Refugee Girls Need Educational Support Now More Than Ever

Lawrence Njoroge, Education Officer, discusses why many refugees need educational support now more so than ever, and what we're doing to facilitate this.

The school closures, lock-downs and social isolation mandated by the global Covid-19 pandemic are having dangerous consequences for some of the world’s most vulnerable people. Against the background of economic uncertainty and social upheaval, the sexual exploitation of refugee girls is increasing.

Improving educational access for refugee girls brightens their futures and allows them to fulfill their potential

Prudence and her friend Faith are among 182 refugee girls whose education is currently supported by Xavier Project. Both girls were displaced by the civil wars in their home countries and were forced to flee to Kenya when they were both very young. But even before the pandemic started, their life outlook was less favourable than their brothers. They describe how in their respective cultures — Dinka and Congolese — girls are considered to be less important than boys socially, and that their schooling is generally treated with cynicism as their communities suspect that education may “expose them to more knowledge and give them fear of getting pregnant”, two traits that are considered deeply undesirable in their traditional cultures.

“Many girls are married off immediately when we start experiencing our first menstrual cycle.”

Prudence says that, before the pandemic, she already saw a situation in which a young girl from the South Sudanese refugee community was forcefully repatriated by her family after she had been made pregnant by a close elderly relative. Prudence asserts, that in her community, such practices are normal. “Many girls are married off immediately when we start experiencing our first menstrual cycle.” Refugee girls also face many other barriers to their life ambitions. Studies show that, in Kenya, girls achieve close to 100 per cent secondary school enrollment – a rate that is actually higher than that of boys. But adolescent girls have limited time for education due to the gendered nature of household chores and care-giving duties, resulting in weaker performance in school than boys’ and in many cases, higher dropout rates.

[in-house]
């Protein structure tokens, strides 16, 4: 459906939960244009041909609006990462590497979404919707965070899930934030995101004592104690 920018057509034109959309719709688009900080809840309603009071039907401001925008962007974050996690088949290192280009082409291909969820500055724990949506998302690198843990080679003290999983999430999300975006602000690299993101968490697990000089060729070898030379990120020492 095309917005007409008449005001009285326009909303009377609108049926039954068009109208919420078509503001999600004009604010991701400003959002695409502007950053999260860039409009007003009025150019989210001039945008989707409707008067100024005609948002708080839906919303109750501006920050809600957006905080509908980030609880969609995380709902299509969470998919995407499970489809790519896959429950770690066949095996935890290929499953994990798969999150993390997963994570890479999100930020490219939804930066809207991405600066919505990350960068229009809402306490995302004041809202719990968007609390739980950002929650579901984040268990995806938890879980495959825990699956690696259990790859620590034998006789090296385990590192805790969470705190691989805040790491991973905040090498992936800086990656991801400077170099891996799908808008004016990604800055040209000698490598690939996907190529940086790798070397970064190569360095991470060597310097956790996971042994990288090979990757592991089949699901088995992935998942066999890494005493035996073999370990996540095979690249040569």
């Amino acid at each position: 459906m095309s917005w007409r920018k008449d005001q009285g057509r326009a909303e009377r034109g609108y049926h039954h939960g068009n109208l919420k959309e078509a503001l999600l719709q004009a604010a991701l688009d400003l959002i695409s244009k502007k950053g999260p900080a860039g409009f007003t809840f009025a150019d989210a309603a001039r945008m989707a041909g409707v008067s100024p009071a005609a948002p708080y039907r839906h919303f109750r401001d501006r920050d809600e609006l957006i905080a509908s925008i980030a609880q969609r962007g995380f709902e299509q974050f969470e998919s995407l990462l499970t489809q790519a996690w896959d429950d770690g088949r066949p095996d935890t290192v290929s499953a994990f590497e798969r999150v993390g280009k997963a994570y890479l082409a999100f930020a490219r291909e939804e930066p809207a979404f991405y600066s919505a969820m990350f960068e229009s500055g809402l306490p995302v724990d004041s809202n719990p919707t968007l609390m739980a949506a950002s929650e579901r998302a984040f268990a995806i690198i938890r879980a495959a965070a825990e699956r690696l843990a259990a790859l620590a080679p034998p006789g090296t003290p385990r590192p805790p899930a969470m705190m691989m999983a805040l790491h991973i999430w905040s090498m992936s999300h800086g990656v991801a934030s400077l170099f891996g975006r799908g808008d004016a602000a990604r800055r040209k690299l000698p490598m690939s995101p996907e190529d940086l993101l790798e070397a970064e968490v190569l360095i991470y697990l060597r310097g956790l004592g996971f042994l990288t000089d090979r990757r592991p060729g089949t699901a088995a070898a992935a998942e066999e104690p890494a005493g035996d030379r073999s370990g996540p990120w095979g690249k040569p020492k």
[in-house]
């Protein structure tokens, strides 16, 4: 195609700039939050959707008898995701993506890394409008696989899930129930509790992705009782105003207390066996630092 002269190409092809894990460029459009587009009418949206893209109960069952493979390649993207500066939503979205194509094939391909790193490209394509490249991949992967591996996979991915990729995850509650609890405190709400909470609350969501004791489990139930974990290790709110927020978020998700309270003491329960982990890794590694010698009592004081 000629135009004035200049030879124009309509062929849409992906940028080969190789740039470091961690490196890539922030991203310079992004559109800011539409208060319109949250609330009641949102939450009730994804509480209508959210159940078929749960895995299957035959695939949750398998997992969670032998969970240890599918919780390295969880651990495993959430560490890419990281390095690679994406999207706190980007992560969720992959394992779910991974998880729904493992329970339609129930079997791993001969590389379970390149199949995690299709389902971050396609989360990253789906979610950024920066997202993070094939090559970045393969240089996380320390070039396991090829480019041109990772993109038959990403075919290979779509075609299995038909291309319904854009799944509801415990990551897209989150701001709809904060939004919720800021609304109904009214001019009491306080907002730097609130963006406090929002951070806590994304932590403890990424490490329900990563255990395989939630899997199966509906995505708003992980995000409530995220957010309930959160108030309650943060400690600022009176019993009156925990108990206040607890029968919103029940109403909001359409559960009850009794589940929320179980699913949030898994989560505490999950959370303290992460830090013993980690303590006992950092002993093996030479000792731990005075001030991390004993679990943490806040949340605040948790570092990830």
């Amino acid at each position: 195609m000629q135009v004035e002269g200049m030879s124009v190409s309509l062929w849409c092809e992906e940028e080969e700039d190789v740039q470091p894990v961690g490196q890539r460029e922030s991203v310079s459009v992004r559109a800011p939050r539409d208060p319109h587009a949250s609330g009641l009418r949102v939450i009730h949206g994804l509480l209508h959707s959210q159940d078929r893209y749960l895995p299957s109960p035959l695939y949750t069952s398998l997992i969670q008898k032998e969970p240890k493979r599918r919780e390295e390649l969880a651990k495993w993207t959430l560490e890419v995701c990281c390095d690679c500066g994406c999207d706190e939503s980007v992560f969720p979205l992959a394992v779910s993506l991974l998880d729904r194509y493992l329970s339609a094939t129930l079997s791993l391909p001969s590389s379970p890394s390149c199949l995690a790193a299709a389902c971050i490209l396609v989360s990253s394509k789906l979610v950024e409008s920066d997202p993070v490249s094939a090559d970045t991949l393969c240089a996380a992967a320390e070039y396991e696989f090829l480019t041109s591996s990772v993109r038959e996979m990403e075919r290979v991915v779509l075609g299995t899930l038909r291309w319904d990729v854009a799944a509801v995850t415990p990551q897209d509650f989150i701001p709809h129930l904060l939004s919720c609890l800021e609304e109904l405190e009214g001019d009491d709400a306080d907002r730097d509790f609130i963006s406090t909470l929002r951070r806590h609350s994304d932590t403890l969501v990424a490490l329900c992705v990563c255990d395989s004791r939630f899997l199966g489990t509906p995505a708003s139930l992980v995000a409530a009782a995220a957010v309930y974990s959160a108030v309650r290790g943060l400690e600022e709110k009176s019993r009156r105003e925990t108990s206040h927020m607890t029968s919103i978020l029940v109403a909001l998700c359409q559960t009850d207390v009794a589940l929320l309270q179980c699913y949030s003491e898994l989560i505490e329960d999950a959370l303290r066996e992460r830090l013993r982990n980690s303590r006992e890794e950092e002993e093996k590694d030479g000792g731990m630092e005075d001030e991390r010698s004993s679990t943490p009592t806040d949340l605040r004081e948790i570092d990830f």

Education empowers refugee girls, closing entrenched gender roles

“Were it not for Xavier Project, I would very likely have been married off already”

But now, in this time of unprecedented social uncertainty, girls’ rights are being even less respected. Many refugee families have turned to marrying off their adolescent daughters in a bid to receive the traditional dowry that will enable them stave off hunger and homelessness. The trend is exacerbated by the fact that the social protection mechanisms offered by schools and usual societal functioning have been put on hold. Furthermore, girls are now more vulnerable to opportunistic violence. National news reports show an uptick of assaults on girls living in informal settlements (where majority of refugee community families live) during the pandemic lockdown period. This means supporting the education of vulnerable girls is a tantamount priority, now more than ever. Prudence acknowledges that “were it not for Xavier Project, I would very likely have been married off already as I had been earmarked earlier on by an uncle as soon as I started off my menstrual cycle. I will forever be grateful to Xavier Project because they quickly helped identify and place me in a safe school and an environment where I could somehow restart my life dreams.”

“Girls lives matter too!”

Faith on the other hand hopes to use her musical talents to influence a change in how girls are negatively perceived and treated, saying that ‘ Girls lives matter too!’ Coming from a family of eight and having experienced the challenging conditions of refugee camps for seven years before moving to Nairobi, she believes that education is the key to opening many new opportunities for her and her family. Thankfully, with Xavier Project’s education initiatives that bridge the gap in learning caused by the pandemic, many adolescent girls such as Prudence and Faith have the social safety net which has been lacking since schools closed abruptly.
The names of the girls featured in this article have been changed to protect their identities.
Donate to our Covid-19 appeal now, to help Xavier Project support as many refugee girls as possible through their education.

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